Posts Tagged ‘Lorine Niedecker’


Surround yourself with Lorine’s words

May 5, 2012

As promised, I’m sharing the wall words recently installed in our Niedecker Room.

The words in the Niedecker Room are Lorine’s, of course.  A verse in the poem entitled  —  Linnaeus in Lapland, these words manage to evoke a mood and provide a glimpse into Lorine’s story.  They are positioned perfectly all the way around the room and when you enter your eyes will be drawn to them.  As you circle the room absorbing it visually, it’s likely your mind will be wrapping itself around the words.  First you’ll think: “Where do I start reading?”  Then: “What does it mean?”  Finally:  “Where can I read more?”

The photos don’t begin to capture the beauty of  Lorine’s carefully chosen words brought to life on the walls in our library.  Please note that I’m not showing *all* the wall words here.  To see them all you’ll just have to visit!  A great big thanks to Ann Engelman for the idea, Amy Lutzke for finding the words, Mary Kay Grunow for tackling the layout and design, and Greg Misfeldt and Jeff Armstrong for the installation.


Sometimes the less said, the better

March 17, 2009

Fort Atkinson’s famous poet, Lorine Niedecker, is known for her spare writing style.  She “condensed” her words into ideas that hinted at meanings on multiple levels.  Many consider her one of the most brilliant poets to ever have lived.

When I was a high school student, shelving books here at the library, I was soon introduced to Niedecker’s books of poetry as well as her personal library.  I think the introduction went something like this:  “Here are Lorine’s books.  She’s our famous poet.  Make sure you keep them in order.  Don’t let anyone check any of them out.  They are VERY VALUABLE.”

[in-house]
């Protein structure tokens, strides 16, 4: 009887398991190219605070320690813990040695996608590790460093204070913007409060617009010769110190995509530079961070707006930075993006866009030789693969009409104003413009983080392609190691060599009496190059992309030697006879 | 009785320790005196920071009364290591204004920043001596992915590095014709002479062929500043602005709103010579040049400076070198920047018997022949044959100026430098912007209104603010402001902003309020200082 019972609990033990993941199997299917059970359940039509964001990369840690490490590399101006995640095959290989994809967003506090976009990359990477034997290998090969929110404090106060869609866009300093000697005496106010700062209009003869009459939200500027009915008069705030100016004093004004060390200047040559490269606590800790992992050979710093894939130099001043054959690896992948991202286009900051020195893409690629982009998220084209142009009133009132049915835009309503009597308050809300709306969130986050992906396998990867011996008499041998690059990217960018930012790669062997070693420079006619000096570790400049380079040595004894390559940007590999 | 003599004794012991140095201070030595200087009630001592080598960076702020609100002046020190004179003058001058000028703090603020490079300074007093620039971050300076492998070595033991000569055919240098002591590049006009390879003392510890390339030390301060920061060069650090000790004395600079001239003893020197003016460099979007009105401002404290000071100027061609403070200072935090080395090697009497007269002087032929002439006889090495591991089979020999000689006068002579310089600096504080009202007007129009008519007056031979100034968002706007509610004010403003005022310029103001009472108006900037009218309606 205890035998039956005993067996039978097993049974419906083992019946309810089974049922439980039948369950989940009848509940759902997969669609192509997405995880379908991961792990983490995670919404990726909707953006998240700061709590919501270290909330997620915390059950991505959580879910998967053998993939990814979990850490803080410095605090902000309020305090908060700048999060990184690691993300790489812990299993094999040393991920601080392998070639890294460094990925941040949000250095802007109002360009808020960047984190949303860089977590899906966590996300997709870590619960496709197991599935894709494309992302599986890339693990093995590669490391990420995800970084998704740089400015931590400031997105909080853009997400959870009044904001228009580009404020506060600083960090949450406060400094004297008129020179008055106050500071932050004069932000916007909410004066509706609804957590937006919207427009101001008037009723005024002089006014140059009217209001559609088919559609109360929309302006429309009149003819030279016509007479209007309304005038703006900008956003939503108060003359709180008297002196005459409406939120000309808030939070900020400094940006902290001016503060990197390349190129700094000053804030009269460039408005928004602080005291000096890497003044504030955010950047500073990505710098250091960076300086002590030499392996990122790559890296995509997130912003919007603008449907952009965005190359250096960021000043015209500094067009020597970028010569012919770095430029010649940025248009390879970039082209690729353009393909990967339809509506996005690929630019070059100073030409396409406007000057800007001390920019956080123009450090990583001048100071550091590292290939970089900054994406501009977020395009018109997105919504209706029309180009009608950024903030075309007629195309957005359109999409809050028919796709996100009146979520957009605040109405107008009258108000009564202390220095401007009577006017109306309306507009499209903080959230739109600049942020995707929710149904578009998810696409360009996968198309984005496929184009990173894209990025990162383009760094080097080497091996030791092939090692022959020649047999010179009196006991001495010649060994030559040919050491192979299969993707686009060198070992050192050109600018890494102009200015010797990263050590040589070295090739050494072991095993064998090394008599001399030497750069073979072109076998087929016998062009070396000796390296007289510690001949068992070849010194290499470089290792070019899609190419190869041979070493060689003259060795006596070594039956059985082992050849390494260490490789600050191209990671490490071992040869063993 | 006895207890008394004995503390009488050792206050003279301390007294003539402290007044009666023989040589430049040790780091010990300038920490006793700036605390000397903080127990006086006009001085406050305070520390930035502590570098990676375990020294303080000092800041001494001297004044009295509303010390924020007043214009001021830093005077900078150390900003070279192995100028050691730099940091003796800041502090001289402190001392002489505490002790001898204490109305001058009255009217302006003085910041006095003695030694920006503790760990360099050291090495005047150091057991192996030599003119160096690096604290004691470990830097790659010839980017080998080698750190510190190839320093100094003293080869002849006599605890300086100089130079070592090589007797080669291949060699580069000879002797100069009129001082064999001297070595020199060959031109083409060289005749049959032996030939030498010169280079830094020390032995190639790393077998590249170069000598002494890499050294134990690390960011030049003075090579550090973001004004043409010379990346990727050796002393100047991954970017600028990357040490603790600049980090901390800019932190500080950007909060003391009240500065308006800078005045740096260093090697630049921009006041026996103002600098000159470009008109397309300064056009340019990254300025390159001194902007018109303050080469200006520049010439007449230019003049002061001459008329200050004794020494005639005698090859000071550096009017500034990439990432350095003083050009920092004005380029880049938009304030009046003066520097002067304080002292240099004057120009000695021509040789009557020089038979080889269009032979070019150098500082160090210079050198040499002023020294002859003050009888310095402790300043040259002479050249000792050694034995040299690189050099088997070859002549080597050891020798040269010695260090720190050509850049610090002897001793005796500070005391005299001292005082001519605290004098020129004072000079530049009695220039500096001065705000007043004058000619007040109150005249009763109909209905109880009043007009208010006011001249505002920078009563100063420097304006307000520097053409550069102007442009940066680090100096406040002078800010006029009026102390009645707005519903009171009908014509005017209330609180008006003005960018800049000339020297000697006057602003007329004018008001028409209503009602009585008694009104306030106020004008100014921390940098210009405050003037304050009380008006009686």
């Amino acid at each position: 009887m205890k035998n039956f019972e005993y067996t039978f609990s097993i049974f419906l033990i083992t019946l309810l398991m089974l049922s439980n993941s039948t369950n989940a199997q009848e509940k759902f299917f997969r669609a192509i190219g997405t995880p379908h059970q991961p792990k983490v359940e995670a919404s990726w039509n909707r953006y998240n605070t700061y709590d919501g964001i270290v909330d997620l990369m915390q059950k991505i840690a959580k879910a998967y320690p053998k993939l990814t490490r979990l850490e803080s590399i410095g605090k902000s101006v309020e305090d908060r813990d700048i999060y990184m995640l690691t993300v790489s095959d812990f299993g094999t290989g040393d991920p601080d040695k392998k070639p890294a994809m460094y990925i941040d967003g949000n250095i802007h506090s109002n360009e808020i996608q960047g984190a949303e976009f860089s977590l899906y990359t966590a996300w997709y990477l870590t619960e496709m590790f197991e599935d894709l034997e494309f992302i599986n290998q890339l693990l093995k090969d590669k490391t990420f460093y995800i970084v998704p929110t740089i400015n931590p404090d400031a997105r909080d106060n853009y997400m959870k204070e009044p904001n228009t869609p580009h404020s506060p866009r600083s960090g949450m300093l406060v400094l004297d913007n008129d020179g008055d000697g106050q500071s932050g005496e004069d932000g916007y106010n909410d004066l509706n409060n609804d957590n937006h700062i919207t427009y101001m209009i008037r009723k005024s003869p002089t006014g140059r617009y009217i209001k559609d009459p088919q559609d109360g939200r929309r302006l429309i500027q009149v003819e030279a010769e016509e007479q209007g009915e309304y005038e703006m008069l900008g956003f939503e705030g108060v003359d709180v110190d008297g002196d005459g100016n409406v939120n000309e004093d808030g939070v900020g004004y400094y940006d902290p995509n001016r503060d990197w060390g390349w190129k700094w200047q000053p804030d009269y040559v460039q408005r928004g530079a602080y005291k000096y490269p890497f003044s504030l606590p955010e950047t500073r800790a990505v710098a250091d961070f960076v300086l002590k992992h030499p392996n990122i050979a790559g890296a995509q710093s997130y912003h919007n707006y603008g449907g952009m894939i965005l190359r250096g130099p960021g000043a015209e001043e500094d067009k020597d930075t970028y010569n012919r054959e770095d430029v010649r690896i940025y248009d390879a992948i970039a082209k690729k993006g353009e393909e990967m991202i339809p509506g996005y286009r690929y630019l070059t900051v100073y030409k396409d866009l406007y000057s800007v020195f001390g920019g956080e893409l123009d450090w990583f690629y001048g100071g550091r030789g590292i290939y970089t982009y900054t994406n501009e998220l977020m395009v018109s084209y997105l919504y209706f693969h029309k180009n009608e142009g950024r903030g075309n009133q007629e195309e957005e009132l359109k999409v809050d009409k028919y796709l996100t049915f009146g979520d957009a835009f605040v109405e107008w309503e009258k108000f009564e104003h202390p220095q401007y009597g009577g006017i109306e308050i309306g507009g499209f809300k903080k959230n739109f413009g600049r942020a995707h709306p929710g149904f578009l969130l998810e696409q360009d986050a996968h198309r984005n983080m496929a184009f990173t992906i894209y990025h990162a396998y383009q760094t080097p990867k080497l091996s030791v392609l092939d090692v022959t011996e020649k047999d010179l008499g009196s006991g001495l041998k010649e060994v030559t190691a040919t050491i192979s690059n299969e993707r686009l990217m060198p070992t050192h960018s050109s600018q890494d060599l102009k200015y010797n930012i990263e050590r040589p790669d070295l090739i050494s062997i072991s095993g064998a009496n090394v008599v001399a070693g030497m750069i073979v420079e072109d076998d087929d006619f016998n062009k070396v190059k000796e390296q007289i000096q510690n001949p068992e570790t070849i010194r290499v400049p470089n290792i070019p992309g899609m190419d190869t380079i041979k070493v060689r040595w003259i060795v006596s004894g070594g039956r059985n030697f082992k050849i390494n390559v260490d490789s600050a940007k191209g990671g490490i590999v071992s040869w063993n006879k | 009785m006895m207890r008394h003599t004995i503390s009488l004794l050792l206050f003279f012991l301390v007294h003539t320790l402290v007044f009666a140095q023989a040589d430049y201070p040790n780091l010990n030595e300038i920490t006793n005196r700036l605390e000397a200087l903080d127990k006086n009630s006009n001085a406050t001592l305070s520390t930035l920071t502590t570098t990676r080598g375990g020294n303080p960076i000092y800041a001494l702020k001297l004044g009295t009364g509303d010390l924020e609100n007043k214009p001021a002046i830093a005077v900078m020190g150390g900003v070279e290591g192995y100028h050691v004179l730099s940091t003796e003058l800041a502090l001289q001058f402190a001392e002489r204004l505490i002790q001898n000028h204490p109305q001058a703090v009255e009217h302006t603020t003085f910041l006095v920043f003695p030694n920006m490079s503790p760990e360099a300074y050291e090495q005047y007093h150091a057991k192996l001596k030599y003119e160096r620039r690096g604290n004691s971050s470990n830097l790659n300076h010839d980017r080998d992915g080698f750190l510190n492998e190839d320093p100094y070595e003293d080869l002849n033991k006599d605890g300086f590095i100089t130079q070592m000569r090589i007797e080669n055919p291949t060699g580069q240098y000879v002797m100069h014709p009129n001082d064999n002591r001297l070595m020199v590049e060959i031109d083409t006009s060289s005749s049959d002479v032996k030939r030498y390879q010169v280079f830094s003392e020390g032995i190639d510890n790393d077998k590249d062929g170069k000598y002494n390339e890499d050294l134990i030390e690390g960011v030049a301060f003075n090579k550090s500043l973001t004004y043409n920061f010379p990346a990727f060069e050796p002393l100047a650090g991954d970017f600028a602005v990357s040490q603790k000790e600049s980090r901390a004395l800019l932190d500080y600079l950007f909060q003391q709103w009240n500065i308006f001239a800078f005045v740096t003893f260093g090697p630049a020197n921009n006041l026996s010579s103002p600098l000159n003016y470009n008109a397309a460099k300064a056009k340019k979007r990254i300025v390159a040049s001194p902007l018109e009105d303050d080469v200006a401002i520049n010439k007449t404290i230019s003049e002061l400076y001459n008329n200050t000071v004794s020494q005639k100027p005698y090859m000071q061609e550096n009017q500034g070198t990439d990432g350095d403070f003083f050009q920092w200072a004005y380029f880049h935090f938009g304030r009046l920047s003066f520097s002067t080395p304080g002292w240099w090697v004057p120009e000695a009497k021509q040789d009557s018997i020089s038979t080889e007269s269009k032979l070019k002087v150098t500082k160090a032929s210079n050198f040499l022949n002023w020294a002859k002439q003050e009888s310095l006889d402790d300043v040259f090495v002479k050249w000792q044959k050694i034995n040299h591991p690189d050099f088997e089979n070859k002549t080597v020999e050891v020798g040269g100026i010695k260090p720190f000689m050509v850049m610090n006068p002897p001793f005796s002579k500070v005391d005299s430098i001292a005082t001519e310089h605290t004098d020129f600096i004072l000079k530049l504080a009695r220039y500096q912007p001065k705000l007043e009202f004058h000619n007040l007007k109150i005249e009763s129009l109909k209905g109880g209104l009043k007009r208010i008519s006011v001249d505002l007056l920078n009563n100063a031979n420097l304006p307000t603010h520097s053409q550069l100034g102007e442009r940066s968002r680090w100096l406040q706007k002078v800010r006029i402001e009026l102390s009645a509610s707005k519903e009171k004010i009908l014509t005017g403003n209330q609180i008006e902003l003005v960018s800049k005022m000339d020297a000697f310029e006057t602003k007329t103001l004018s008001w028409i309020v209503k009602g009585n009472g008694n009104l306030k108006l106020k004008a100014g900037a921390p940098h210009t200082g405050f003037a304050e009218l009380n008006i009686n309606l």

Immediately I knew that of all the books here those were our most precious.  I was 16 years old at the time and I grew up in Fort Atkinson, but  I had never heard of her before.  It was a complete surprise to me to discover the treasure trove right here in this very building.

Over the years, the people who appreciate (and revere) Lorine have done a marvelous job of spreading the word about her work, talent, and life here on Blackhawk Island.  An upcoming event, Here on Earth with Jean Feraca, on Wisconsin Public Radio, is an example of a unique way her poetry can be shared.

Lorine used to work here at the Dwight Foster Public Library.   She also worked at the Fort Atkinson Memorial Hospital and Hoard’s Dairyman.  I’ve been told that she wanted the library to have her personal collection because she understood what a library means to a community.  We are, after all, the place of words.

As we move forward with our building expansion, we are keenly aware of Lorine’s place in both our library’s history as well as our community’s.  We are “at the table” (thanks to Amy Lutzke) with all things Lorine and remain proud of her significant (and everlasting) contribution to the body of poetry.  We are excited to be able to incorporate her gifts to the world into our expanded library.

Tune in to Jean Feraca’s show (more info about date/time if you follow that link to the program.)  Come in and check out a book of Lorine’s poetry.  Drive out to see her cabin.  See the room at the Hoard Historical Museum. Read about Lorine’s fascinating life.  See the film.  Also, you won’t want to miss the story about Lorine in today’s Daily Jefferson County Union.

Sometimes the less said, the better.  Other times it’s important to spread the good word.

Lorine in the cabin on Blackhawk Island

Lorine in the cabin on Blackhawk Island

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